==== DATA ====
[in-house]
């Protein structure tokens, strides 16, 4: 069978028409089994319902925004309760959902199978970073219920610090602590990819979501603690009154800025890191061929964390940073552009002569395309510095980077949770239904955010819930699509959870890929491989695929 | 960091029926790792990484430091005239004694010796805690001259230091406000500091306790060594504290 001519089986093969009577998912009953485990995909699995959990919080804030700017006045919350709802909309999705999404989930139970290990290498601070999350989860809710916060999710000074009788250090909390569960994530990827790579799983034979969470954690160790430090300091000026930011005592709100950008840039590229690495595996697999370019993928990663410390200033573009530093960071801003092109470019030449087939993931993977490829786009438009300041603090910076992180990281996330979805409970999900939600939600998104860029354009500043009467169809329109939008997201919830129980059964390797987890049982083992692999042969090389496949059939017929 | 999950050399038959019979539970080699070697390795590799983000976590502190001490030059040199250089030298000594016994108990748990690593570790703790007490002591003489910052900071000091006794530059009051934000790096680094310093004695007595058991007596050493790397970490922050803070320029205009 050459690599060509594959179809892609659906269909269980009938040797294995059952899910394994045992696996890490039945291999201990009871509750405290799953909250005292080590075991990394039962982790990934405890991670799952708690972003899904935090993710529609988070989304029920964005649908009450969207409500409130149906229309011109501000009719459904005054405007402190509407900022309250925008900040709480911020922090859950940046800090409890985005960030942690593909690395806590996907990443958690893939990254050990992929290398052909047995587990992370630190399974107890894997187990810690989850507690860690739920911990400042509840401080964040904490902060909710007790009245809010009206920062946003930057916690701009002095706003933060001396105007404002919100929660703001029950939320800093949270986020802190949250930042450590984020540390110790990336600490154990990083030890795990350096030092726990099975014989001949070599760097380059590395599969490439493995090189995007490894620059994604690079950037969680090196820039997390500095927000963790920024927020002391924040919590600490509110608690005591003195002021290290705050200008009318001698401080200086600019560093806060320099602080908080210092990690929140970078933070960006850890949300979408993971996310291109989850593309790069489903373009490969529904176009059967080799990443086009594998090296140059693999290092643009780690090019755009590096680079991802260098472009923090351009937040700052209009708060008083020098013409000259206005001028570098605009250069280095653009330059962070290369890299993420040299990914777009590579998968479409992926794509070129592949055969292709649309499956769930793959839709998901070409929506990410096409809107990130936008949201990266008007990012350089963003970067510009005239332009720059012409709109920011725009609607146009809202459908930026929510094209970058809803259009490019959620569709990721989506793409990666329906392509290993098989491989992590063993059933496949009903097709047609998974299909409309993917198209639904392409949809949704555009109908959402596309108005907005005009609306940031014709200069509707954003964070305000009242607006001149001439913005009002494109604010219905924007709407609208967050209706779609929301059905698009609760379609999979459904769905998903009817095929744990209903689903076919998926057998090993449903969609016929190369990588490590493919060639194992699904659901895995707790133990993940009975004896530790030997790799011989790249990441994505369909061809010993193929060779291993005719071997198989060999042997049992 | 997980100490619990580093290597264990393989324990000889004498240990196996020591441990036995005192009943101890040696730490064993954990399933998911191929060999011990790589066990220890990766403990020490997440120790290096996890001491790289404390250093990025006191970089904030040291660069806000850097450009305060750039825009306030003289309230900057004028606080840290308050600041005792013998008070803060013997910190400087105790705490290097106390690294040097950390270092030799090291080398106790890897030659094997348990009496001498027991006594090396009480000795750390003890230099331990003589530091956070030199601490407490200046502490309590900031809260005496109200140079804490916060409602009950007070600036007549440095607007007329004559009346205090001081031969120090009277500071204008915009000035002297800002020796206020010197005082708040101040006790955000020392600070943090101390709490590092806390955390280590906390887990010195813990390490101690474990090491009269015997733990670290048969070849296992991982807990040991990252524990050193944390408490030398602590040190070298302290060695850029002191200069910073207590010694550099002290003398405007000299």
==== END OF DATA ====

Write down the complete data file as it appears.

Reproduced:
[in-house]
């Protein structure tokens, strides 16, 4: 069978028409089994319902925004309760959902199978970073219920610090602590990819979501603690009154800025890191061929964390940073552009002569395309510095980077949770239904955010819930699509959870890929491989695929 | 960091029926790792990484430091005239004694010796805690001259230091406000500091306790060594504290 001519089986093969009577998912009953485990995909699995959990919080804030700017006045919350709802909309999705999404989930139970290990290498601070999350989860809710916060999710000074009788250090909390569960994530990827790579799983034979969470954690160790430090300091000026930011005592709100950008840039590229690495595996697999370019993928990663410390200033573009530093960071801003092109470019030449087939993931993977490829786009438009300041603090910076992180990281996330979805409970999900939600939600998104860029354009500043009467169809329109939008997201919830129980059964390797987890049982083992692999042969090389496949059939017929 | 999950050399038959019979539970080699070697390795590799983000976590502190001490030059040199250089030298000594016994108990748990690593570790703790007490002591003489910052900071000091006794530059009051934000790096680094310093004695007595058991007596050493790397970490922050803070320029205009 050459690599060509594959179809892609659906269909269980009938040797294995059952899910394994045992696996890490039945291999201990009871509750405290799953909250005292080590075991990394039962982790990934405890991670799952708690972003899904935090993710529609988070989304029920964005649908009450969207409500409130149906229309011109501000009719459904005054405007402190509407900022309250925008900040709480911020922090859950940046800090409890985005960030942690593909690395806590996907990443958690893939990254050990992929290398052909047995587990992370630190399974107890894997187990810690989850507690860690739920911990400042509840401080964040904490902060909710007790009245809010009206920062946003930057916690701009002095706003933060001396105007404002919100929660703001029950939320800093949270986020802190949250930042450590984020540390110790990336600490154990990083030890795990350096030092726990099975014989001949070599760097380059590395599969490439493995090189995007490894620059994604690079950037969680090196820039997390500095927000963790920024927020002391924040919590600490509110608690005591003195002021290290705050200008009318001698401080200086600019560093806060320099602080908080210092990690929140970078933070960006850890949300979408993971996310291109989850593309790069489903373009490969529904176009059967080799990443086009594998090296140059693999290092643009780690090019755009590096680079991802260098472009923090351009937040700052209009708060008083020098013409000259206005001028570098605009250069280095653009330059962070290369890299993420040299990914777009590579998968479409992926794509070129592949055969292709649309499956769930793959839709998901070409929506990410096409809107990130936008949201990266008007990012350089963003970067510009005239332009720059012409709109920011725009609607146009809202459908930026929510094209970058809803259009490019959620569709990721989506793409990666329906392509290993098989491989992590063993059933496949009903097709047609998974299909409309993917198209639904392409949809949704555009109908959402596309108005907005005009609306940031014709200069509707954003964070305000009242607006001149001439913005009002494109604010219905924007709407609208967050209706779609929301059905698009609760379609999979459904769905998903009817095929744990209903689903076919998926057998090993449903969609016929190369990588490590493919060639194992699904659901895995707790133990993940009975004896530790030997790799011989790249990441994505369909061809010993193929060779291993005719071997198989060999042997049992 | 997980100490619990580093290597264990393989324990000889004498240990196996020591441990036995005192009943101890040696730490064993954990399933998911191929060999011990790589066990220890990766403990020490997440120790290096996890001491790289404390250093990025006191970089904030040291660069806000850097450009305060750039825009306030003289309230900057004028606080840290308050600041005792013998008070803060013997910190400087105790705490290097106390690294040097950390270092030799090291080398106790890897030659094997348990009496001498027991006594090396009480000795750390003890230099331990003589530091956070030199601490407490200046502490309590900031809260005496109200140079804490916060409602009950007070600036007549440095607007007329004559009346205090001081031969120090009277500071204008915009000035002297800002020796206020010197005082708040101040006790955000020392600070943090101390709490590092806390955390280590906390887990010195813990390490101690474990090491009269015997733990670290048969070849296992991982807990040991990252524990050193944390408490030398602590040190070298302290060695850029002191200069910073207590010694550099002290003398405007000299």